We are in Cambodia

I’m writing this from an internet cafe in Siem Reap, Cambodia. We arrived this afternoon after a harrowing journey down some of the worst roads I’ve seen in quite a while. Imagine the roads I’ve described in China, but with pot-holes the size of small cars and everyone driving at crazy, inappropriate speeds!

This is probably the most unprepared I’ve ever been for a trip. We spent all weekend in Beijing – I’ll be blogging about that soon – and arrived home late Saturday evening. I went to sleep early thinking I would have all of Monday afternoon to pack (Our flight was supposed to leave at 7PM.) Well, Monday afternoon at 3PM, DH calls me in an urgent tone telling me to come home, that bad weather is rolling in and if we don’t try to catch an earlier flight, we will not make it out of the airport that night. So, I literally pedaled myself nearly out of breath all the way home, threw a pile of clothes into my backpack and ran to the airport all within 20 minutes. I figured whatever I forgot I could buy. I did pretty good. The only thing we forgot was perhaps the most important – the battery charger for our camera. Here we sit, minutes from Angkor Wat, with a drained camera battery.

Maybe five years ago I would have been a stressed-out mess if I had to pack and go in 15 minutes. We didn’t really have anytime to plan this trip, either, so we don’t even know where we are going, staying, nothing. We are just going. I’ve learned something over the years. Wherever you are, there you are. What does that mean to me? I’ve had some pretty interesting things happen to me lately, and I think I have taken them in the best way I could, which is just to accept what life brings and live it, no matter where you might be or what might be the circumstances. The DH and I are together, enjoying life and that is all that matters to me anymore.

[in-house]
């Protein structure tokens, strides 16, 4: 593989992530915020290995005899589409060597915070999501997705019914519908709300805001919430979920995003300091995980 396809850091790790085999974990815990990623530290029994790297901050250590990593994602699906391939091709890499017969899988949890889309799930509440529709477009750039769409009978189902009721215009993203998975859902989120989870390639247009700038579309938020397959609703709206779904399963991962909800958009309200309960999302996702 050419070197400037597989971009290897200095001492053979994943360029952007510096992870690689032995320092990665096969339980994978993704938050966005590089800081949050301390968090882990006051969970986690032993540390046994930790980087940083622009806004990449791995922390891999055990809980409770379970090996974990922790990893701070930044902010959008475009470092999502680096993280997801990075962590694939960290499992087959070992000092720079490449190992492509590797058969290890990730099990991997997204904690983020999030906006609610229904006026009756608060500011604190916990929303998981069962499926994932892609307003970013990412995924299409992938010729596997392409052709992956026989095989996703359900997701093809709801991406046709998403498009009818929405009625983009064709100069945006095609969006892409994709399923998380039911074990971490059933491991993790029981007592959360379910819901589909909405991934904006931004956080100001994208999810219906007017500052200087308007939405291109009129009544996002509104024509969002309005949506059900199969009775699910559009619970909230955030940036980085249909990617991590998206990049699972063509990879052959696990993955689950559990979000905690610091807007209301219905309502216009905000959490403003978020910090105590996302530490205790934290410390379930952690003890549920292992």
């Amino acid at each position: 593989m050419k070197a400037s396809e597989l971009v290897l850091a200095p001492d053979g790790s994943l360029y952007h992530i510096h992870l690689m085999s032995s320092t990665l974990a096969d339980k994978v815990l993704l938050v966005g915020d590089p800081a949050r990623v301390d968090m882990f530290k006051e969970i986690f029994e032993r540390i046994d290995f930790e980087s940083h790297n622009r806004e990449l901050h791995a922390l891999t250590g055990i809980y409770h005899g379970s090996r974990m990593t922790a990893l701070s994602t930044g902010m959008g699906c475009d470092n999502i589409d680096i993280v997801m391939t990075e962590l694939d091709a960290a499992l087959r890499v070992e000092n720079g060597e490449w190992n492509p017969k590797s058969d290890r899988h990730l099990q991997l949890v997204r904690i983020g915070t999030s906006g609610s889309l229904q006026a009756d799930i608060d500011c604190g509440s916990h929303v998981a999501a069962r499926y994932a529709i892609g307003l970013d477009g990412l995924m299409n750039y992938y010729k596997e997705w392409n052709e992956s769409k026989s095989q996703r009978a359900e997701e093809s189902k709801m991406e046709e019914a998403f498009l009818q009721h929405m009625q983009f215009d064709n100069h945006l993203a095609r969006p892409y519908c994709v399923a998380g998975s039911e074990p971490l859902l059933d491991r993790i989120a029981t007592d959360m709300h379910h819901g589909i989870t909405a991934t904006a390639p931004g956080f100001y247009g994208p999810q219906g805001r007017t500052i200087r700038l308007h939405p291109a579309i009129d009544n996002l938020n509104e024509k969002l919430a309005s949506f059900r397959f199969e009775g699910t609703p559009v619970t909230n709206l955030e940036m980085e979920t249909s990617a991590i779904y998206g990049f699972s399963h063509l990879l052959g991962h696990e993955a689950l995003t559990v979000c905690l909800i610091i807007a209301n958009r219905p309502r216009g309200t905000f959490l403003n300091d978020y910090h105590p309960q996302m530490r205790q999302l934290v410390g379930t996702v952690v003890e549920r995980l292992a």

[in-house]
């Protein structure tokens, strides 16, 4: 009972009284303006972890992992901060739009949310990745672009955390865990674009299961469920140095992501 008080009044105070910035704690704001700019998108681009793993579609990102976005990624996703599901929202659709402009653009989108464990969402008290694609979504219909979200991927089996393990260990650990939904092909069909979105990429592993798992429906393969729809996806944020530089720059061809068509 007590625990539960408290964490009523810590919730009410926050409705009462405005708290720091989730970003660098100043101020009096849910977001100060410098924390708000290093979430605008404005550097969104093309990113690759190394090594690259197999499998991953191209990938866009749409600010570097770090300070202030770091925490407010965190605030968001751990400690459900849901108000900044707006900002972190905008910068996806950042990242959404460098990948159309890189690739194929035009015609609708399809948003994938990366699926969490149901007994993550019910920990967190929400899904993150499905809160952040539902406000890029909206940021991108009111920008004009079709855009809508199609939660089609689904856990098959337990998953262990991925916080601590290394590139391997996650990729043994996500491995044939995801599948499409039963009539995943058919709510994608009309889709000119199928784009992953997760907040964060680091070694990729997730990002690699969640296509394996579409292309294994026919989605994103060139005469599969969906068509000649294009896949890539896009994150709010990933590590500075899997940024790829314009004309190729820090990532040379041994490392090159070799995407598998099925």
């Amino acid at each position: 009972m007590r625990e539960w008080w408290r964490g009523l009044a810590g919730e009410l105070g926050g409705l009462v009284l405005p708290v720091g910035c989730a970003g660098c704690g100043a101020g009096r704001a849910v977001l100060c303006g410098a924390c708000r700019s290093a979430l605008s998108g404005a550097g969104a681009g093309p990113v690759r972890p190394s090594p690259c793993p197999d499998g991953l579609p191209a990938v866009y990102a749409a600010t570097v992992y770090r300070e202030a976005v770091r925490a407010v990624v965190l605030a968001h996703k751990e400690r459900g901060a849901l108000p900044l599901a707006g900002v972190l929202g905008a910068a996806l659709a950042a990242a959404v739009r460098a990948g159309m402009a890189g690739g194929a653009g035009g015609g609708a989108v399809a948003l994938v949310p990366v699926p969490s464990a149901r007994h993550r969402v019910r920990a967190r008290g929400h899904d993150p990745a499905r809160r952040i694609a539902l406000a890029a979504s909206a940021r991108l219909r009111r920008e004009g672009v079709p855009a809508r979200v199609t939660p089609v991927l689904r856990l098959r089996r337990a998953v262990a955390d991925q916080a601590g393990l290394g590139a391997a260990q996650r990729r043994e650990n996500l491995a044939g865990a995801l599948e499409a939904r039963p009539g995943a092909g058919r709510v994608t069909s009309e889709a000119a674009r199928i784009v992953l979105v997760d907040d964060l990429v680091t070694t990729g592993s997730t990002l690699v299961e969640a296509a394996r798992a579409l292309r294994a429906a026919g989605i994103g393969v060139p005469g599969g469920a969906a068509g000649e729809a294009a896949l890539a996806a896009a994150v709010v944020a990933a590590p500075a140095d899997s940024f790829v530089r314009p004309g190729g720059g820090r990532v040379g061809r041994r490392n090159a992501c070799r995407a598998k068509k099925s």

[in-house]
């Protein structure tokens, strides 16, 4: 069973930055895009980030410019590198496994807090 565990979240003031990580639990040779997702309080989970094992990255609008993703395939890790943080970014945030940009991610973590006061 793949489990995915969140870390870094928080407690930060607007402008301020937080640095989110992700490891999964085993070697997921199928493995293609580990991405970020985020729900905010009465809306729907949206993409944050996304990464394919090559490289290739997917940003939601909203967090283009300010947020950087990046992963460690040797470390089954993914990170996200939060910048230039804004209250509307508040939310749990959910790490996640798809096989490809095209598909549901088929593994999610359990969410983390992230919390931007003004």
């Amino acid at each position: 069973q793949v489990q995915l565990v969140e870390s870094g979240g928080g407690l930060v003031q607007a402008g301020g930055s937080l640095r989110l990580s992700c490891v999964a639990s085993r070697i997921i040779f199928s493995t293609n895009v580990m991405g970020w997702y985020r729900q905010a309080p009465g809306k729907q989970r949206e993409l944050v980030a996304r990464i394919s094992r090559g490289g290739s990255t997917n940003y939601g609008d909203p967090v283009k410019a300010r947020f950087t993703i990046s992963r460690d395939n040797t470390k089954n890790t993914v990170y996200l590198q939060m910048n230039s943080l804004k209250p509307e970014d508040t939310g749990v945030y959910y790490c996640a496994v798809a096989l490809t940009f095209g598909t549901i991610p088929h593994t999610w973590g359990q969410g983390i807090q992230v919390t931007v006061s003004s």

How did we end up in Siem Reap? Well, we arrived into Bangkok at 1AM, and since we didn’t have a hotel booked yet, we thought, what the hay.. Let’s go to Cambodia. We took a taxi to the bus terminal and took the first bus to the Cambodian border, which left at 3:30AM. We arrived at the border at 7:30. We passed through all the immigration within an hour or so, and then spent 3 hours being jostled down a dirt road for 3 hours before arriving here.

The journey was tiring, but so fascinating. We passed all kinds of little thatch huts with the requisite pig, cow, chicken and dog laying around out front. I’d hoped to have pictures, but as I said, we have no camera battery. And poverty? Well, this does make our Chinese village seem a bit like Shangri-La. There are a lot of tourists here, mostly from Korea & Japan, but quite a lot of Europeans and North Americans, too.

I’ve always heard that the Thai are the nicest, most genuine people in all of Asia, and perhaps the world. So far I have to say that the Cambodians are also very nice people. When I think of all that these people have suffered over the last decades, it is difficult to believe that they could be so optimistic and happy. But things are improving for them now and I do hope that they continue to do so.

We will spend two more days here and then head back to Bangkok where we will meet up with our Spanish friend, M, and his girlfriend. From there, who knows!? I will be updating as frequently as I can. Internet cafes seem to be de riguer in most parts of the world these days, so I don’t forsee any problems.

Not sure what Angkor Wat looks like?

Click Here for one photo – Not mine, unfortunately.


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